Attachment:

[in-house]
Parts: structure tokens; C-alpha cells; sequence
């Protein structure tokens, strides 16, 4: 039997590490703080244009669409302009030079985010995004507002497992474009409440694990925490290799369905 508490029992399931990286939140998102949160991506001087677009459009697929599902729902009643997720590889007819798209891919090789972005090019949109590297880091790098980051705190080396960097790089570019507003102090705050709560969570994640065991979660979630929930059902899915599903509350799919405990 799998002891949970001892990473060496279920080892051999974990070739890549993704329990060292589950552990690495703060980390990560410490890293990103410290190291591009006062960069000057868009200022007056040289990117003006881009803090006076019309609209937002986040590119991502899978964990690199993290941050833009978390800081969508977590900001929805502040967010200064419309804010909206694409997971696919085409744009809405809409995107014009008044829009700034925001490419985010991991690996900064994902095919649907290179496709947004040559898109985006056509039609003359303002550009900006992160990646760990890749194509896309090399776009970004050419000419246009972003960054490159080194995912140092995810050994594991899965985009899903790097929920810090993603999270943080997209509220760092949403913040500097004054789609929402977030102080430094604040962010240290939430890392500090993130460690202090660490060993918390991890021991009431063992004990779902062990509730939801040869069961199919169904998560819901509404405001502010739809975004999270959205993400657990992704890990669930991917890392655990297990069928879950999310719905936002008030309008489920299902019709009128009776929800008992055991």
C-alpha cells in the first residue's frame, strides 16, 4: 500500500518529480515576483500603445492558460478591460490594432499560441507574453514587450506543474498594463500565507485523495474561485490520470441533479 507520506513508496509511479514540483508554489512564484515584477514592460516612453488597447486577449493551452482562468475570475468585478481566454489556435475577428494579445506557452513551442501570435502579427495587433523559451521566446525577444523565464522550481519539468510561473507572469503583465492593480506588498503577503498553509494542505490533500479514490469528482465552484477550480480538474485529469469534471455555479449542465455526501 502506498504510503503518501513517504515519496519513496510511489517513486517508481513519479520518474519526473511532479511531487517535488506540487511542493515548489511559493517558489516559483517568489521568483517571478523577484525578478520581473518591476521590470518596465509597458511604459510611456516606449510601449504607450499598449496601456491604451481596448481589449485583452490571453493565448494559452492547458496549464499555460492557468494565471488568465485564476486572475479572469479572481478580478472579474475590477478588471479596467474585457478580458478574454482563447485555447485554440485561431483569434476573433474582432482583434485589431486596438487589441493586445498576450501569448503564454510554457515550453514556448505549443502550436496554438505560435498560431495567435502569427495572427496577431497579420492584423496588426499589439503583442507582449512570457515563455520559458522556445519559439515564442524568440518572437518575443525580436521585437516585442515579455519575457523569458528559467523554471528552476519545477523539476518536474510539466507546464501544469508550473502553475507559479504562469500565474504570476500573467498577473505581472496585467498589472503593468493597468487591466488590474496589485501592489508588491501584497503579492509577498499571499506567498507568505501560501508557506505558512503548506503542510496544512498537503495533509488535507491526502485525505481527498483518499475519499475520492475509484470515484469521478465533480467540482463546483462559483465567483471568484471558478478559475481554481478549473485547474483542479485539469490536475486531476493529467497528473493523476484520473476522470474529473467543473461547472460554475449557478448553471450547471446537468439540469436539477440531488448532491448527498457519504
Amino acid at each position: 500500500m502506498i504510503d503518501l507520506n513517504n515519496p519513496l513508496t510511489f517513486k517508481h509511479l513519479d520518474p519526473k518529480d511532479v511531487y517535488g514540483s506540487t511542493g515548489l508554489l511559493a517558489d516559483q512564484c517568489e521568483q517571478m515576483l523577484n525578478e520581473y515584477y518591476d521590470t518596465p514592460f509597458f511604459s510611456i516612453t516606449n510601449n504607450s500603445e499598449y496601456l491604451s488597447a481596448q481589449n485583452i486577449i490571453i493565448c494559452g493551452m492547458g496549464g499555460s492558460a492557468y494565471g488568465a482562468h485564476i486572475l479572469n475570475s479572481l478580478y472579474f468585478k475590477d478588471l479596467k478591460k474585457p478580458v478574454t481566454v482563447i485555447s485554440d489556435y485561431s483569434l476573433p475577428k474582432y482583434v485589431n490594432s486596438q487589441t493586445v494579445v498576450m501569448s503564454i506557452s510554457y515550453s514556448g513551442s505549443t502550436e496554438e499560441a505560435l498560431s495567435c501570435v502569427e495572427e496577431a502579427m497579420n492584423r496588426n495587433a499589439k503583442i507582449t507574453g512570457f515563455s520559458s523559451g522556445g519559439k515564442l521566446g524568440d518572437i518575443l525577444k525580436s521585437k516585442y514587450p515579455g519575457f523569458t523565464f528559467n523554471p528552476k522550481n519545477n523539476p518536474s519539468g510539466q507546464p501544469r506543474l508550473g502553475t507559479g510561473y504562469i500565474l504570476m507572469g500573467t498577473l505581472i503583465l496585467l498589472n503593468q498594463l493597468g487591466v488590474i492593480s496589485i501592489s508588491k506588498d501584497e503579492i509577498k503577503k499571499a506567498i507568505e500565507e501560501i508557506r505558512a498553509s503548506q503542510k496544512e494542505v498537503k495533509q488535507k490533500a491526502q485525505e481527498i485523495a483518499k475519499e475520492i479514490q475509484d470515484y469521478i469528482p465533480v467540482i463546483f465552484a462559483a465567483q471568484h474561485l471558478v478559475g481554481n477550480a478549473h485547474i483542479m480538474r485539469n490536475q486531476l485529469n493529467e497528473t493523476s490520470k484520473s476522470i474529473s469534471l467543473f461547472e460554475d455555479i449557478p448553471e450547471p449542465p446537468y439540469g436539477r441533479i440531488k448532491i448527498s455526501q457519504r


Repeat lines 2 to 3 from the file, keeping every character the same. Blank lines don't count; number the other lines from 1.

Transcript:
Parts: structure tokens; C-alpha cells; sequence
């Protein structure tokens, strides 16, 4: 039997590490703080244009669409302009030079985010995004507002497992474009409440694990925490290799369905 508490029992399931990286939140998102949160991506001087677009459009697929599902729902009643997720590889007819798209891919090789972005090019949109590297880091790098980051705190080396960097790089570019507003102090705050709560969570994640065991979660979630929930059902899915599903509350799919405990 799998002891949970001892990473060496279920080892051999974990070739890549993704329990060292589950552990690495703060980390990560410490890293990103410290190291591009006062960069000057868009200022007056040289990117003006881009803090006076019309609209937002986040590119991502899978964990690199993290941050833009978390800081969508977590900001929805502040967010200064419309804010909206694409997971696919085409744009809405809409995107014009008044829009700034925001490419985010991991690996900064994902095919649907290179496709947004040559898109985006056509039609003359303002550009900006992160990646760990890749194509896309090399776009970004050419000419246009972003960054490159080194995912140092995810050994594991899965985009899903790097929920810090993603999270943080997209509220760092949403913040500097004054789609929402977030102080430094604040962010240290939430890392500090993130460690202090660490060993918390991890021991009431063992004990779902062990509730939801040869069961199919169904998560819901509404405001502010739809975004999270959205993400657990992704890990669930991917890392655990297990069928879950999310719905936002008030309008489920299902019709009128009776929800008992055991």